History: Formerly known as the Gold Coast because of the abundance of gold, the name was changed to Ghana after attaining independence from British colonial rule on 6 th March 1957.The country is named after one of the ancient Sudanese Empires, which flourished between the 4 th and 10 th centuries. Subsequently, the area was divided among several kingdoms, of which the most important were the Fanti, who occupied the coastal region, and the Ashanti , whose territory was further inland. The Portuguese were the first Europeans to arrive in the late 15th century.

During the next 300 years, the Gold Coast became a major trading centre, mainly in gold and slaves. From the beginning of the 19th century, an increasingly assertive Ashanti kingdom drove out many of the European colonists. The important exception was the British who, allied with the rival Fanti kingdom, defeated the Ashanti in 1874 and took control of the whole of the Gold Coast. The Ashanti-controlled interior was subjugated over the next 15 years and converted into protectorates', locally ruled under British supervision. The colony's lands were supplemented in 1917 by parts of neighbouring Togoland which was formerly under German control. Together, these formed what in 1957 became the independent state of Ghana - the first British territory in Africa to be decolonised. Three years after independence (1960) Ghana became a Republic with Dr Kwame Nkrumah, leader of the Convention People's Party (CPP) as the first President.

Under Dr Nkrumah, Ghana made rapid and remarkable progress in education, industrial and infrastructure development and in the provision of social services. At the same time, the country played a leading role in international affairs - especially the United Nations and Commonwealth - in the struggle for the liberation of other African countries, most of which were still under colonial rule. However, Nkrumah's growing dictatorial tendencies at home disaffected many, especially in the armed forces, and in the end it was they who in February 1966 overthrew the CPP Government in a coup led by Colonel Emmanuel Kotoka. One of the most prominent figures in recent Ghanaian politics is Jerry John Rawlings, a former Air Force Flight Lieutenant, who first came to power as the leader of coups in 1979 and 1981. On the political front, President Rawlings and the ruling party, the National Democratic Congress (NDC) introduced a new constitution in 1992 before submitting themselves to the verdict of the electorate and winning both the presidency and a huge majority of legislature seats. Both Rawlings and the NDC were re-elected in 1996. In December 2000, a closely-fought election pitted Rawlings' former deputy John Atta Mills, standing for the NDC, against John Agyekum Kufour, leader of the main opposition New Patriotic Party (NPP) and several minor candidates. The contest was dubbed 'the battle of the bores', acknowledging the failure of either main candidate to match the charisma of the outgoing Rawlings. However, charisma is not an essential qualification for governing a country and Kufour won the run-off against Mills and took office at the beginning of 2001. The NPP also replaced the NDC as the largest party in the Ghanaian Parliament.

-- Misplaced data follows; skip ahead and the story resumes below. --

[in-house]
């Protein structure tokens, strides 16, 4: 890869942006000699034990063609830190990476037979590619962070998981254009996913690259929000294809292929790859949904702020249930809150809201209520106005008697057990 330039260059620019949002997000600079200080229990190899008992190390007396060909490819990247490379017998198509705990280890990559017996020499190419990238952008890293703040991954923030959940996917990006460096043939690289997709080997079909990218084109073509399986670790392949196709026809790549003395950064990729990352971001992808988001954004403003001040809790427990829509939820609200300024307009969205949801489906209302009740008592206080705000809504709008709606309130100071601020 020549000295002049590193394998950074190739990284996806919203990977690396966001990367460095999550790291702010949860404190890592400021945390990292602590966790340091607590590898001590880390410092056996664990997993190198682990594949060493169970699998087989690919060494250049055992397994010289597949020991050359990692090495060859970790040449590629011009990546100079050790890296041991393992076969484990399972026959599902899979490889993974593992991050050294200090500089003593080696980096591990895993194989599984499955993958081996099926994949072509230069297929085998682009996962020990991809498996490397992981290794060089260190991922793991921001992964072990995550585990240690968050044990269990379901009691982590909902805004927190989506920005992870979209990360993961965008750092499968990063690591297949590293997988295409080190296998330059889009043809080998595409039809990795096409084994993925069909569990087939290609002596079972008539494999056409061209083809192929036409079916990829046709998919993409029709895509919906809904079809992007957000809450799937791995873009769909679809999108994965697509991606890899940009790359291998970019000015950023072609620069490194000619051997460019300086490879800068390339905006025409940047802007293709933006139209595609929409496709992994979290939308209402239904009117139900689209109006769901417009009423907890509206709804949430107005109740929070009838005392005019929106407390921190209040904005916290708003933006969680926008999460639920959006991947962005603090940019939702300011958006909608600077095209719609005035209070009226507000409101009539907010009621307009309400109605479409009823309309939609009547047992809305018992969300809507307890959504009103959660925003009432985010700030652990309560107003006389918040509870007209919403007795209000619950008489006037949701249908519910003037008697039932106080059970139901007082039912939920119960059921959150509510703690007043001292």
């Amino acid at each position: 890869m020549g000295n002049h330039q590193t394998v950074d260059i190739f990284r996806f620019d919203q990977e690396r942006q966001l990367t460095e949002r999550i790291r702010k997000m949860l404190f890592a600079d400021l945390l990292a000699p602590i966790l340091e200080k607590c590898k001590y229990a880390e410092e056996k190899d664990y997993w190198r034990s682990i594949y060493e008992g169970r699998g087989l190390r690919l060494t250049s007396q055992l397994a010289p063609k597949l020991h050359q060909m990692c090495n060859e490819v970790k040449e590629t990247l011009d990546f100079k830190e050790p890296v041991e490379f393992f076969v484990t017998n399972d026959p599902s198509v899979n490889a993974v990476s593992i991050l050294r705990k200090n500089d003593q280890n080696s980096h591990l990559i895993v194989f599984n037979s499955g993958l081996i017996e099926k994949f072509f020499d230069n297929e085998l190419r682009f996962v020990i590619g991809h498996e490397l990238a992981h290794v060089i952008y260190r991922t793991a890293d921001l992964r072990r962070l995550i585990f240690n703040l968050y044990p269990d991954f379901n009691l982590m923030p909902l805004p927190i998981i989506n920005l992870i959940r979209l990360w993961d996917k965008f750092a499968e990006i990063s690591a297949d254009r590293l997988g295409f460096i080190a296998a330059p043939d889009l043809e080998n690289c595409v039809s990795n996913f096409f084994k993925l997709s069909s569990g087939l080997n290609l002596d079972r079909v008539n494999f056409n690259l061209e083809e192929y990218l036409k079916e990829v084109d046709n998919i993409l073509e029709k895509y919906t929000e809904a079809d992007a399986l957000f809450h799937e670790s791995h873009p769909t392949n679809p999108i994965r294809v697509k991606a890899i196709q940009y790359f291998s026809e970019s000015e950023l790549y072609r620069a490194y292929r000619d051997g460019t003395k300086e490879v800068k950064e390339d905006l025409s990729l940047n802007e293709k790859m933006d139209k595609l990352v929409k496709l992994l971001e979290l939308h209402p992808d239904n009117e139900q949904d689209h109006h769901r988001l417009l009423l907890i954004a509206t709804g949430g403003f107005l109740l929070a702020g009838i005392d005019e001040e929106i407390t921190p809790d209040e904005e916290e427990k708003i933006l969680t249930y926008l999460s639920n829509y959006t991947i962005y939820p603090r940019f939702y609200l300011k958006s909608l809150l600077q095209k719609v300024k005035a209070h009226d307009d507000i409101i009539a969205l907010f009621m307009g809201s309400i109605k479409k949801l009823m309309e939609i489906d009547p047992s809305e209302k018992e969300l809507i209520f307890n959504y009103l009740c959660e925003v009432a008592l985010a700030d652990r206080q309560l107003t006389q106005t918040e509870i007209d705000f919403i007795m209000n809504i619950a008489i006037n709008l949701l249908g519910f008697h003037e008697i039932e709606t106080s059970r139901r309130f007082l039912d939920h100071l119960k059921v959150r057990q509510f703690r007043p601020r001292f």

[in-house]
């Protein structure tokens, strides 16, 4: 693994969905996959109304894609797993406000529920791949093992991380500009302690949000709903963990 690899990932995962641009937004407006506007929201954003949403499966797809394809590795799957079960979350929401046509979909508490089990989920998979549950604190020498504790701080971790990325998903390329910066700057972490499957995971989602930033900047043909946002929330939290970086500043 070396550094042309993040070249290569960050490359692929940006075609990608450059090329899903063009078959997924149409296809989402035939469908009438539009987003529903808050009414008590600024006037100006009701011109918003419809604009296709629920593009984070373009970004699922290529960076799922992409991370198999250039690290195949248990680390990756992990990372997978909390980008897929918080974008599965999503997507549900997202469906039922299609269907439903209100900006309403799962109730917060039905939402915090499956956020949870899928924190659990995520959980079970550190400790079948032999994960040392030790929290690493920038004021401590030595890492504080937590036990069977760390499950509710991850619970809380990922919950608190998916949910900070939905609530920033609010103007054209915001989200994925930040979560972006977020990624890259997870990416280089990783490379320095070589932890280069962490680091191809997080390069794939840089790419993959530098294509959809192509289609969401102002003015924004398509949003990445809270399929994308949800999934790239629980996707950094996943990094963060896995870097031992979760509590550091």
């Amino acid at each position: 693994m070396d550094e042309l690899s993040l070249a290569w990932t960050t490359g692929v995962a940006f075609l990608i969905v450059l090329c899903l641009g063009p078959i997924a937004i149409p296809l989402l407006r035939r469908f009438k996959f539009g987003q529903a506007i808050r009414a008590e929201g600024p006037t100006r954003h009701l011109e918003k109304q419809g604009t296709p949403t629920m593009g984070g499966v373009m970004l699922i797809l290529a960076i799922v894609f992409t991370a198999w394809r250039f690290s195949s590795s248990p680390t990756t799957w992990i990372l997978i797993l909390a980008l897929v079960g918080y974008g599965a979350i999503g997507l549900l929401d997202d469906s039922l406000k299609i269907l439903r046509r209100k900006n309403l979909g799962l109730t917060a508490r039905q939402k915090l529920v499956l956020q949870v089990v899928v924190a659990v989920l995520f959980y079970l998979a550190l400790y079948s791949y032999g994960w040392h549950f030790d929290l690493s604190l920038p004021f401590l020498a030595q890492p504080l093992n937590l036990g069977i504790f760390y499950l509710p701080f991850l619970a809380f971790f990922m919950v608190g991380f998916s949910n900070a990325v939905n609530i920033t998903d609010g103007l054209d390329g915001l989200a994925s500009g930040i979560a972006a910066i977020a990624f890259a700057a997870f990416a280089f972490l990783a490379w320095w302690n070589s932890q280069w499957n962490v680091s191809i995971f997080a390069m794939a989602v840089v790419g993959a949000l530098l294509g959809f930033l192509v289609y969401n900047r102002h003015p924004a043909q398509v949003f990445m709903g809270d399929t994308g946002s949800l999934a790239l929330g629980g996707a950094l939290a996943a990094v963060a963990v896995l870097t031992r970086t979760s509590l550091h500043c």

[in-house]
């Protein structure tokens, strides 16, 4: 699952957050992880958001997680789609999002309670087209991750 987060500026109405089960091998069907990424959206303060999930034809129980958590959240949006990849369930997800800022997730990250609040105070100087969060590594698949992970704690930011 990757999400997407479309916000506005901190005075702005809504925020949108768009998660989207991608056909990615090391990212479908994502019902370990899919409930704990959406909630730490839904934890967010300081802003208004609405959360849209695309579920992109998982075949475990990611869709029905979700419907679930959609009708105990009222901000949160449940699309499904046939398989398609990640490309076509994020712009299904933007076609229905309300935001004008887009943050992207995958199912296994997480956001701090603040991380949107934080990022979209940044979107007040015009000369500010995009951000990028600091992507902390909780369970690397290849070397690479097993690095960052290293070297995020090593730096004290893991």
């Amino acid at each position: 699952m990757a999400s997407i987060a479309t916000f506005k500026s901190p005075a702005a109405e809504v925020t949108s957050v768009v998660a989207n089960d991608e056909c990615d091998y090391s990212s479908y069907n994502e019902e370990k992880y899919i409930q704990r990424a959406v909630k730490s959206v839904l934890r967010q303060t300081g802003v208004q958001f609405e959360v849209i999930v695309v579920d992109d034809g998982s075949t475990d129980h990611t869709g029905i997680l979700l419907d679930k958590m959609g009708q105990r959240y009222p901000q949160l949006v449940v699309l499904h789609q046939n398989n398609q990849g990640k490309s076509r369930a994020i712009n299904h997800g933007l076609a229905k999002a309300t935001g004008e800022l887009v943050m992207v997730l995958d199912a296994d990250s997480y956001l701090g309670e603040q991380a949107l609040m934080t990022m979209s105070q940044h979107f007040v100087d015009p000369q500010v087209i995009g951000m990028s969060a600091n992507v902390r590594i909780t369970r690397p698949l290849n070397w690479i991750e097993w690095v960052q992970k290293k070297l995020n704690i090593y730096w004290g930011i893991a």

Government: Ghana practice a multiparty parliamentary democracy based on a constitution. The Fourth Republican constitution, accepted by refendum and came into force in 1992, provides for a unitary state governed by a president (and cabinet ministers) and a unicameral National Assembly. The presidency has a four year term and an incumbent can serve a maximum of two years. The Parliament has 230 seats and is elected for a four year term. The Supreme Court headed by the Chief Justice at the apex of the Judiciary constitutes the third arm of Government in Ghana . The legal system is based on common English law, where the courts are bound to develop the notions of fairness to an individual. The constitution also makes provision for continued recognition of traditional Chiefs and customary laws.

Local Government: A decentralized central government administration has been fostered at local government level where there are 10 regional co-coordinating councils, 110 metropolitan, municipal and district assemblies which serve to involve grassroots participation in the formation and implementation of government policies and general development of their area of jurisdiction.

Head of State: President John Dramani Mahama since 25th July 2012.

There are internet cafes located on almost every street corner most of them have broad band connectivity. However, the most frequented is the centrally located Busy Internet Café (Busy). Officially, mail to Europe shouldn't take more than 6 days, but give a grace period of two weeks. Newspapers:Daily and weekly newspapers are available in English. They include the Daily Graphic , The Ghanaian Times (both daily), Business and Financial Times , Showbiz, The Mirror and Weekly Spectator (all weekly). Ghana has over 20 FM stations. Included are BBC 101.3, VOA 98.1, RFI 89.5, Joy FM 99.7, Atlantis Radio 89.7, Citi FM 97.3, DW-Radio

Ghana Tourism AuthorityTour Operators Union of GhanaGhana Rural Ecotourism & TravelAbide ToursPure Travel